My big achievement this weekend was getting the first raised bed built.  I still have to fill it with soil, but it is in place and ready.  I found the bricks at the store that have slots to slide boards into and also a 1/2 inch hole in the middle to be able to put rebar or similar through to stabilize the stones.  The bricks take a 2″ x 6″ board (I used kiln dried–not treated), cut to any length you want.  I used 5 foot lengths to make the sides and 4 foot lengths to make the ends.  I had to level the area since we do live on a mountain and things are on a slope, but it wasn’t that difficult.  Because I had to level the area, I used the bricks 3 high so the bed is 18″ tall.  I don’t have to put soil up to that level, but wanted a sturdy foundation for the bed.  I laid down chicken wire before putting everything in place to prevent voles and ground squirrels from being able to tunnel up into the bed.    And it looks really nice!

If you live in town, the bricks in the middle of the sides probably aren’t necessary, but since there are large mammals, like deer and moose, making their way through my garden, I wanted to make sure the bed would survive.  The added bonus of the rods through the bricks is that next spring when it’s planting season, I can get some bendable poly tubing and place it on the metal rods and use it to make the bed a small hoop house with deer netting or row cover to keep the critters from eating the veggies.  I think this raised bed will work well and I might even be able to get another one built before winter.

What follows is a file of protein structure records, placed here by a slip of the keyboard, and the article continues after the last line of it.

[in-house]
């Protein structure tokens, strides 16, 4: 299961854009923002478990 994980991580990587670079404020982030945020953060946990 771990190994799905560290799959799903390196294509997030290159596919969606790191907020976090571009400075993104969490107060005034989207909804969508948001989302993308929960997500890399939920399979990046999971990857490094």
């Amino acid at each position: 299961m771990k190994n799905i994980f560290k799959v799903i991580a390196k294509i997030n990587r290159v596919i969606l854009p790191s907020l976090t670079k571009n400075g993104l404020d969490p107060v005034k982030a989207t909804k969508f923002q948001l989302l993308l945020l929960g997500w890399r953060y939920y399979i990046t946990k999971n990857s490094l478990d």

I knew I was taunting Mother Nature this week when I purchased potting soil so I could plant potatoes this weekend.  I volunteered to trial 2 varieties from the San Luis Valley Research Station Potato Breeding Program and wanted to get them started since the potatoes were sprouting.  My plan:  to use 10 gallon grow bags, with one potato or piece per bag so there would be plenty of room for tubers to form.  This morning when I woke up, it was foggy with just a bit of mist.  foggy start 5.7.16